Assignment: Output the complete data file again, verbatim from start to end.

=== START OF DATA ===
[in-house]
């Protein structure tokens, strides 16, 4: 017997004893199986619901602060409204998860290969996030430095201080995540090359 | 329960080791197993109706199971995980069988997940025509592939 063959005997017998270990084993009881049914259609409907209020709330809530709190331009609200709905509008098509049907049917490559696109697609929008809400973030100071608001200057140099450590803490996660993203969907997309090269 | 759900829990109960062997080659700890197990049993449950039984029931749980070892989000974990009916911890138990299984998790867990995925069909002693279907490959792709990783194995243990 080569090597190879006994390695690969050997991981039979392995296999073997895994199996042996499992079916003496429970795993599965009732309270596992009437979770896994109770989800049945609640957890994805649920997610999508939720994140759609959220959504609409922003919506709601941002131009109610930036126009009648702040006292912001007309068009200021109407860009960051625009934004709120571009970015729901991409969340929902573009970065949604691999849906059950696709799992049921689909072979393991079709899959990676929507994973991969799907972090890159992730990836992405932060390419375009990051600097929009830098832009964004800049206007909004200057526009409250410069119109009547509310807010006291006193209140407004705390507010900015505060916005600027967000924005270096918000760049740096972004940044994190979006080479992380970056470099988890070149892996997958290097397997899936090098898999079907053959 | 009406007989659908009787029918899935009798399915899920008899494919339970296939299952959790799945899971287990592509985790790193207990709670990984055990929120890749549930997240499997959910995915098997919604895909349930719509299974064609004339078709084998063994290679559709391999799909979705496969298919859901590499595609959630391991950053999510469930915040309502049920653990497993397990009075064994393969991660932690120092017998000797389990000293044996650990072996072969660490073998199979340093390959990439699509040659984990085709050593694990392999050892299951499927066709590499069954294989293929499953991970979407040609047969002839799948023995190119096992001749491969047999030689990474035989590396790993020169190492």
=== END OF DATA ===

[in-house]
């Protein structure tokens, strides 16, 4: 017997004893199986619901602060409204998860290969996030430095201080995540090359 | 329960080791197993109706199971995980069988997940025509592939 063959005997017998270990084993009881049914259609409907209020709330809530709190331009609200709905509008098509049907049917490559696109697609929008809400973030100071608001200057140099450590803490996660993203969907997309090269 | 759900829990109960062997080659700890197990049993449950039984029931749980070892989000974990009916911890138990299984998790867990995925069909002693279907490959792709990783194995243990 080569090597190879006994390695690969050997991981039979392995296999073997895994199996042996499992079916003496429970795993599965009732309270596992009437979770896994109770989800049945609640957890994805649920997610999508939720994140759609959220959504609409922003919506709601941002131009109610930036126009009648702040006292912001007309068009200021109407860009960051625009934004709120571009970015729901991409969340929902573009970065949604691999849906059950696709799992049921689909072979393991079709899959990676929507994973991969799907972090890159992730990836992405932060390419375009990051600097929009830098832009964004800049206007909004200057526009409250410069119109009547509310807010006291006193209140407004705390507010900015505060916005600027967000924005270096918000760049740096972004940044994190979006080479992380970056470099988890070149892996997958290097397997899936090098898999079907053959 | 009406007989659908009787029918899935009798399915899920008899494919339970296939299952959790799945899971287990592509985790790193207990709670990984055990929120890749549930997240499997959910995915098997919604895909349930719509299974064609004339078709084998063994290679559709391999799909979705496969298919859901590499595609959630391991950053999510469930915040309502049920653990497993397990009075064994393969991660932690120092017998000797389990000293044996650990072996072969660490073998199979340093390959990439699509040659984990085709050593694990392999050892299951499927066709590499069954294989293929499953991970979407040609047969002839799948023995190119096992001749491969047999030689990474035989590396790993020169190492």